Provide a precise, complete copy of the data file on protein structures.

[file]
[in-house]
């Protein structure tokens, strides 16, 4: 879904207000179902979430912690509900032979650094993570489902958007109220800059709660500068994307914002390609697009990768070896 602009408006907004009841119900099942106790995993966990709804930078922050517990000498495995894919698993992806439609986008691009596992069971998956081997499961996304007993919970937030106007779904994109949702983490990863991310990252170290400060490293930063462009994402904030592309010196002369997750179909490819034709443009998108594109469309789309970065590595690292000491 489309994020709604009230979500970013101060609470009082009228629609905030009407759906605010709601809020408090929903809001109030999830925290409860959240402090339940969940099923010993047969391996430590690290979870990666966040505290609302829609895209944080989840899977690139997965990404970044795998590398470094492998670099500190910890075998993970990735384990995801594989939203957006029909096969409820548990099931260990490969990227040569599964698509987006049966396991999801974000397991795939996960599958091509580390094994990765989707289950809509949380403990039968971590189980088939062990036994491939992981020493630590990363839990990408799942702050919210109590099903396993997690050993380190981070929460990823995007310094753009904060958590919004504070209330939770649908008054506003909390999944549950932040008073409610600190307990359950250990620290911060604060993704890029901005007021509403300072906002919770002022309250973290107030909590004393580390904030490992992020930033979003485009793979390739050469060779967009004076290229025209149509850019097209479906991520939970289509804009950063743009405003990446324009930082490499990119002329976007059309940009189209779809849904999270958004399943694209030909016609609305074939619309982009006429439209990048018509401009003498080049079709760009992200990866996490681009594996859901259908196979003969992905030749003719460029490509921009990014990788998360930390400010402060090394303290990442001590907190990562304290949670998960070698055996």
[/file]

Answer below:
[in-house]
């Protein structure tokens, strides 16, 4: 879904207000179902979430912690509900032979650094993570489902958007109220800059709660500068994307914002390609697009990768070896 602009408006907004009841119900099942106790995993966990709804930078922050517990000498495995894919698993992806439609986008691009596992069971998956081997499961996304007993919970937030106007779904994109949702983490990863991310990252170290400060490293930063462009994402904030592309010196002369997750179909490819034709443009998108594109469309789309970065590595690292000491 489309994020709604009230979500970013101060609470009082009228629609905030009407759906605010709601809020408090929903809001109030999830925290409860959240402090339940969940099923010993047969391996430590690290979870990666966040505290609302829609895209944080989840899977690139997965990404970044795998590398470094492998670099500190910890075998993970990735384990995801594989939203957006029909096969409820548990099931260990490969990227040569599964698509987006049966396991999801974000397991795939996960599958091509580390094994990765989707289950809509949380403990039968971590189980088939062990036994491939992981020493630590990363839990990408799942702050919210109590099903396993997690050993380190981070929460990823995007310094753009904060958590919004504070209330939770649908008054506003909390999944549950932040008073409610600190307990359950250990620290911060604060993704890029901005007021509403300072906002919770002022309250973290107030909590004393580390904030490992992020930033979003485009793979390739050469060779967009004076290229025209149509850019097209479906991520939970289509804009950063743009405003990446324009930082490499990119002329976007059309940009189209779809849904999270958004399943694209030909016609609305074939619309982009006429439209990048018509401009003498080049079709760009992200990866996490681009594996859901259908196979003969992905030749003719460029490509921009990014990788998360930390400010402060090394303290990442001590907190990562304290949670998960070698055996």